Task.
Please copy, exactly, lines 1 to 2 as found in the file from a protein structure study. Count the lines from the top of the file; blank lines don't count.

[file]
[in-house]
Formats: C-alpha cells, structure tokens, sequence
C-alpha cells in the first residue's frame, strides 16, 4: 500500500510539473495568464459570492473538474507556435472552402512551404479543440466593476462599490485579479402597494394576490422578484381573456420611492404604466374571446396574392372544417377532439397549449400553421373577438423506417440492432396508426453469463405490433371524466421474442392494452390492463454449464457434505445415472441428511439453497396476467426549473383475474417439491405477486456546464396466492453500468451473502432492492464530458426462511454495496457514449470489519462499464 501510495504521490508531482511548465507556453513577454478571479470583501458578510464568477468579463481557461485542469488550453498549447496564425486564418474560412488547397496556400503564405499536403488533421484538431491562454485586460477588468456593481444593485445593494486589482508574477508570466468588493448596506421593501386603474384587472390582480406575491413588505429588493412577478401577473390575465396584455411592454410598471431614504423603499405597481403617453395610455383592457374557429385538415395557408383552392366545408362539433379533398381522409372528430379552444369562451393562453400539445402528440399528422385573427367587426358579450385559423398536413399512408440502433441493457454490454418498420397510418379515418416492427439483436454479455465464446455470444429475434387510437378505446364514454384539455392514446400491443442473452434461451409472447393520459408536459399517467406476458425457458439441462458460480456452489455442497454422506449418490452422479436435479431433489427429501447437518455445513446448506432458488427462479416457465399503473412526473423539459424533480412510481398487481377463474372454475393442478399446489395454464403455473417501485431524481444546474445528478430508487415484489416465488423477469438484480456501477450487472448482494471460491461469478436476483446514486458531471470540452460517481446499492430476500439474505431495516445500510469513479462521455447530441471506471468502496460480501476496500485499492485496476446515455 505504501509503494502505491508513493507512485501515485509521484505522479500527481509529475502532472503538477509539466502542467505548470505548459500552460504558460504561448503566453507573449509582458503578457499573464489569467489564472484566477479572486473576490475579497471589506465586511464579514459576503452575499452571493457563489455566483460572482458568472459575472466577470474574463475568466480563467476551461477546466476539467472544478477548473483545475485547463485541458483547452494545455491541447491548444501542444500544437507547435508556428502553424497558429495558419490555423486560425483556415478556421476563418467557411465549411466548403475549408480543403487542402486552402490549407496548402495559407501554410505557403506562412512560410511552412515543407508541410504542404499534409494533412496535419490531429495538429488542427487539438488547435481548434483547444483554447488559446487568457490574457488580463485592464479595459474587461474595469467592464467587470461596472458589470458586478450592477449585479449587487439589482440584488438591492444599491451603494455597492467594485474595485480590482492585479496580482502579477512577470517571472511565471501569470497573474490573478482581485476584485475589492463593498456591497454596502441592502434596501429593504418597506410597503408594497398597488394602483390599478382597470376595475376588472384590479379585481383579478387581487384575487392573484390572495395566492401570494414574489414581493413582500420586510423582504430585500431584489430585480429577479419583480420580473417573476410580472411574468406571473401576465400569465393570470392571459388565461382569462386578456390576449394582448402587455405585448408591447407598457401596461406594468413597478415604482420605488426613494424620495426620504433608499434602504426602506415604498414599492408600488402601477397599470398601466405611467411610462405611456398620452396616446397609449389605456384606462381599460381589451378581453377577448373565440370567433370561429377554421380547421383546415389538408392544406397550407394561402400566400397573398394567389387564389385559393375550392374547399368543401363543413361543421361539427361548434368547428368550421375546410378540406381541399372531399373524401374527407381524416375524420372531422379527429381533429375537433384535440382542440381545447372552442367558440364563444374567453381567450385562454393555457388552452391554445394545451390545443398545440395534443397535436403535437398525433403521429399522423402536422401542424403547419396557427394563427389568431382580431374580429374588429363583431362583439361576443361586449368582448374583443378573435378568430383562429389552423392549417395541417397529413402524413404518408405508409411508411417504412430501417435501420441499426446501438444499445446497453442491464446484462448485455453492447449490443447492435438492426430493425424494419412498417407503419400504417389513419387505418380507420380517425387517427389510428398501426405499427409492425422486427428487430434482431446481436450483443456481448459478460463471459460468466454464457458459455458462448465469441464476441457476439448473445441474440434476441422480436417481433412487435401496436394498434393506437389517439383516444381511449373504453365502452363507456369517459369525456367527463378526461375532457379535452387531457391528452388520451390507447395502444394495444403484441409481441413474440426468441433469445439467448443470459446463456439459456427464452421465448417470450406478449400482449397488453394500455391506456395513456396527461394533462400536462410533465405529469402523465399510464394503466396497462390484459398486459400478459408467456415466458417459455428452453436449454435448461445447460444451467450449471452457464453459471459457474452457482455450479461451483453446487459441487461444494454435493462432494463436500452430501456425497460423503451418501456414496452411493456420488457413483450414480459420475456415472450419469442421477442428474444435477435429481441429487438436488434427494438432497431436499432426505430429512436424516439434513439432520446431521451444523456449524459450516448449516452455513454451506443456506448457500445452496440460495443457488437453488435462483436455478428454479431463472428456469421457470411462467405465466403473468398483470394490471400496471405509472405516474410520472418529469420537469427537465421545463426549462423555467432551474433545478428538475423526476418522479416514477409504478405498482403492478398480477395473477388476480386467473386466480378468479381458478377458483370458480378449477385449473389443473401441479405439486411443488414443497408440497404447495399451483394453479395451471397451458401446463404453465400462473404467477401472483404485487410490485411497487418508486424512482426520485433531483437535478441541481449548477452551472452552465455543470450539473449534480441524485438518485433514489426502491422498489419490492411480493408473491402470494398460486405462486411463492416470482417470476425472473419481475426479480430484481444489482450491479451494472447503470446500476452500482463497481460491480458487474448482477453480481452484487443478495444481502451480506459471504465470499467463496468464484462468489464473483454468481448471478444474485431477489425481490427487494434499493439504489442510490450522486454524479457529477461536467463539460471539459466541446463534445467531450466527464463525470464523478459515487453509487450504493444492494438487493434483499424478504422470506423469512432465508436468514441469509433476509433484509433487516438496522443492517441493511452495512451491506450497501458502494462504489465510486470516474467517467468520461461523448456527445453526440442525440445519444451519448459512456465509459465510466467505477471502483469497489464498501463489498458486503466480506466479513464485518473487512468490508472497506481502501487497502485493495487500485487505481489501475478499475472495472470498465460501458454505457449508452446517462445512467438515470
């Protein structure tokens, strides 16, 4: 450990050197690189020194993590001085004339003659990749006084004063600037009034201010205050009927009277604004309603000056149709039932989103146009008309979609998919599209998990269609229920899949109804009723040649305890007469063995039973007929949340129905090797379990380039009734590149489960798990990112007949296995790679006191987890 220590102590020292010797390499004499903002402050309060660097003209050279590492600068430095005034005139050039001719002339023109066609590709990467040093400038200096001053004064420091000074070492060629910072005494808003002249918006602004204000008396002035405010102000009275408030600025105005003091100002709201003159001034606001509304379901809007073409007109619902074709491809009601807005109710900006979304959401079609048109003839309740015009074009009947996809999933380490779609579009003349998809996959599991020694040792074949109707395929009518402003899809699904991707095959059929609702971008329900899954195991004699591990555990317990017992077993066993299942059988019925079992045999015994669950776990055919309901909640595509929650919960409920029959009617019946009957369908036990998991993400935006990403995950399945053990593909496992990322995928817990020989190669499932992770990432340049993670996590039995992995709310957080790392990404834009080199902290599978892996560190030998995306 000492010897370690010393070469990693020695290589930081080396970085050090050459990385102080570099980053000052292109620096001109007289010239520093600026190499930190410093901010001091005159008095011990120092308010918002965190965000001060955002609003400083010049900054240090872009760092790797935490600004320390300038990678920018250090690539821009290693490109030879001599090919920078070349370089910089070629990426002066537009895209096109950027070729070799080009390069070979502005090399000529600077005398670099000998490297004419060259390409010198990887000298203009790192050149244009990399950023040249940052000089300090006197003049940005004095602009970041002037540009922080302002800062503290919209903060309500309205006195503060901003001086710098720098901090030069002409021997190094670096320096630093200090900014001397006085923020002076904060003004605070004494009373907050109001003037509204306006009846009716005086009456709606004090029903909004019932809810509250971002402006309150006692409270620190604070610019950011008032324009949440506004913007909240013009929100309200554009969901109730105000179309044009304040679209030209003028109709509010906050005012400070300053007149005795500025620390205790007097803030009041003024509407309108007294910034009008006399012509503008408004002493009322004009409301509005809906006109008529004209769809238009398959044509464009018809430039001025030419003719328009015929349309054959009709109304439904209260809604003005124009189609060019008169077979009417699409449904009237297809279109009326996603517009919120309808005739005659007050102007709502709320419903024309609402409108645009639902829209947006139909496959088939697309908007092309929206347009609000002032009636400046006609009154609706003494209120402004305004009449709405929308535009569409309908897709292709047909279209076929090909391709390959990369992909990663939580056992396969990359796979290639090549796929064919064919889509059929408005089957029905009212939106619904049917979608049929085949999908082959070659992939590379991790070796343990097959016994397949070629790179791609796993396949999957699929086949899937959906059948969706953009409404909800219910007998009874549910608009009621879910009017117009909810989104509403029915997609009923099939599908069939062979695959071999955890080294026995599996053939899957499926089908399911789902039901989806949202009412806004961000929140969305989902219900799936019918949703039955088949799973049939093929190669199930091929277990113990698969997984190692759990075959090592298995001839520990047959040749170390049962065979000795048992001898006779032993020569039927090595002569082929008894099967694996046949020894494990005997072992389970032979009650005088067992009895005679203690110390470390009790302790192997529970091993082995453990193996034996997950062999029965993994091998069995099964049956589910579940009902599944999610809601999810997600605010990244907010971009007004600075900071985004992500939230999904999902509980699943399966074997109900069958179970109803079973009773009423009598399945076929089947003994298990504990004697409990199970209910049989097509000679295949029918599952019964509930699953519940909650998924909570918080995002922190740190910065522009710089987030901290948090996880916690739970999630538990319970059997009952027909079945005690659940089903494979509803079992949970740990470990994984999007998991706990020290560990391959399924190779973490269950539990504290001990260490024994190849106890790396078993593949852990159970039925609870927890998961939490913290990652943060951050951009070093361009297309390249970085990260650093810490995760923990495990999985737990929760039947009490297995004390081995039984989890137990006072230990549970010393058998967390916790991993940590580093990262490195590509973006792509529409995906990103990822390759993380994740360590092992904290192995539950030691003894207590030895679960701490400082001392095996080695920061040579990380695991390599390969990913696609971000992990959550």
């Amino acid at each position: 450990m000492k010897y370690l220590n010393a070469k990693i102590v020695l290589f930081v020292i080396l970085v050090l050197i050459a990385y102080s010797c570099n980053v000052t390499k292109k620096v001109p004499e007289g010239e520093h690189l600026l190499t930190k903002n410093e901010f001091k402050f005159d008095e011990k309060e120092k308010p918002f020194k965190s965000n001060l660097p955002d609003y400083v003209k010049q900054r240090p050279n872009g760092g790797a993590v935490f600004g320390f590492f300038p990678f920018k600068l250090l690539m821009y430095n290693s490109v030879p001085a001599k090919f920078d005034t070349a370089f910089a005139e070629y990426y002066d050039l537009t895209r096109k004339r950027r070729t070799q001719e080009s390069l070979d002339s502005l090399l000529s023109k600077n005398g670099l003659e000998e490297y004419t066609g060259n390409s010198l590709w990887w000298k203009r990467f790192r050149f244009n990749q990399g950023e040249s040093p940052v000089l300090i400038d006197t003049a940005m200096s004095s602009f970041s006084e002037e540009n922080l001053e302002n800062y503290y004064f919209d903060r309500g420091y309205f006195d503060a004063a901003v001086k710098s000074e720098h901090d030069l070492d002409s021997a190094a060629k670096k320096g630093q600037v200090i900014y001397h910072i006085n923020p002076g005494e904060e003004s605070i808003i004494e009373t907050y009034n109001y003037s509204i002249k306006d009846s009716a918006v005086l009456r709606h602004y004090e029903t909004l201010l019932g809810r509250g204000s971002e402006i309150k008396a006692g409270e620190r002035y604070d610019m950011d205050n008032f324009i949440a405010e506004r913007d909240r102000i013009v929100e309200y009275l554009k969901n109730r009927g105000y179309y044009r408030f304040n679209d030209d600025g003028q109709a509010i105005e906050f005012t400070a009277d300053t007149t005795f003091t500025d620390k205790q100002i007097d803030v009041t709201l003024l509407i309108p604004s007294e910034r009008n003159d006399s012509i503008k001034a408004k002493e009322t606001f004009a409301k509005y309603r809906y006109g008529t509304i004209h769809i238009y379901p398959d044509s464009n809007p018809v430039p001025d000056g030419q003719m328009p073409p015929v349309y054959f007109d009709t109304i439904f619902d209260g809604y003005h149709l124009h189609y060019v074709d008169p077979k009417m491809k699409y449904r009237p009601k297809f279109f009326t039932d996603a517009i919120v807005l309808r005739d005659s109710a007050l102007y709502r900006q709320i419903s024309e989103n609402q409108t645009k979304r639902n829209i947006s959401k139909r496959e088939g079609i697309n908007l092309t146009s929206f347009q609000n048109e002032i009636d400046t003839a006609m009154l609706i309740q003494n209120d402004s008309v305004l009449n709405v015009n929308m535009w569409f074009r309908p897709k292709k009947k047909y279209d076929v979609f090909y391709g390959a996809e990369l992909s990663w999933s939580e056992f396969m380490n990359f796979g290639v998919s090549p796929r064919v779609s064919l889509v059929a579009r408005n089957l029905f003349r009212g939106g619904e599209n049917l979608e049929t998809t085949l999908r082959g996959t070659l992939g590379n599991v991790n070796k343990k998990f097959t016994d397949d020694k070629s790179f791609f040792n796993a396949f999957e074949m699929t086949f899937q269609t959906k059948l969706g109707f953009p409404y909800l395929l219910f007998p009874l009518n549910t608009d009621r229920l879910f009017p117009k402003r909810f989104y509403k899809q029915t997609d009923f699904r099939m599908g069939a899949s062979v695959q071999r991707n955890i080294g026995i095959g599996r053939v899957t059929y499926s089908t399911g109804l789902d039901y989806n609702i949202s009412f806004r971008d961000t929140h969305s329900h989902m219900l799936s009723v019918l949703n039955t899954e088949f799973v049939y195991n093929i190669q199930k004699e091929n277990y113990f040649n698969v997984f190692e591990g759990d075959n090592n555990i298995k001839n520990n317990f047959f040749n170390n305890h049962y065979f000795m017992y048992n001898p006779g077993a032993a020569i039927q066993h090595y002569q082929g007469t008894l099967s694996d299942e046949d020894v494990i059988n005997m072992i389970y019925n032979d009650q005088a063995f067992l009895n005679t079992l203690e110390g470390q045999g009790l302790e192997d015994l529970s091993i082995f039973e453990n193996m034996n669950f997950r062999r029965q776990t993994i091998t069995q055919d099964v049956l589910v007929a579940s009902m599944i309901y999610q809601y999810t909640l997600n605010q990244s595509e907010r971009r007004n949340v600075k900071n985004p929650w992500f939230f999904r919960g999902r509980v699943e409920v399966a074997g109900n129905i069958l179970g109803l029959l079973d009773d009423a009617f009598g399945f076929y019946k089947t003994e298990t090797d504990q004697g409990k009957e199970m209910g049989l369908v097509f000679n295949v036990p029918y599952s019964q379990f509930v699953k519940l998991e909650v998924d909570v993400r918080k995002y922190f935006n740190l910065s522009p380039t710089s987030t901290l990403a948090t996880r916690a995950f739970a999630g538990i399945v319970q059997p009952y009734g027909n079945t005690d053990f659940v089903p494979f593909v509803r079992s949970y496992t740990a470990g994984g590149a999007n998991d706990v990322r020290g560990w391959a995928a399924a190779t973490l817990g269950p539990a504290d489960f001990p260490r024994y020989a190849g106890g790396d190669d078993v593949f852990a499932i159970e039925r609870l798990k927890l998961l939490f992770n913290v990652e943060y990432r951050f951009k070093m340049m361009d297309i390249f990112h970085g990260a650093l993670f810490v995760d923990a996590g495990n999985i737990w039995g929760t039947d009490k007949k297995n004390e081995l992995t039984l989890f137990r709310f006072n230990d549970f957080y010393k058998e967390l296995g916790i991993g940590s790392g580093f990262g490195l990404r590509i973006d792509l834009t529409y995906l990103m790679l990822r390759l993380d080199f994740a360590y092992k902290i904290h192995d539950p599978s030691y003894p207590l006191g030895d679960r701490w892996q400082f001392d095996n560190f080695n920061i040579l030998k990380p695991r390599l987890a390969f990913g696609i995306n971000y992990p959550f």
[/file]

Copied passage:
[in-house]
Formats: C-alpha cells, structure tokens, sequence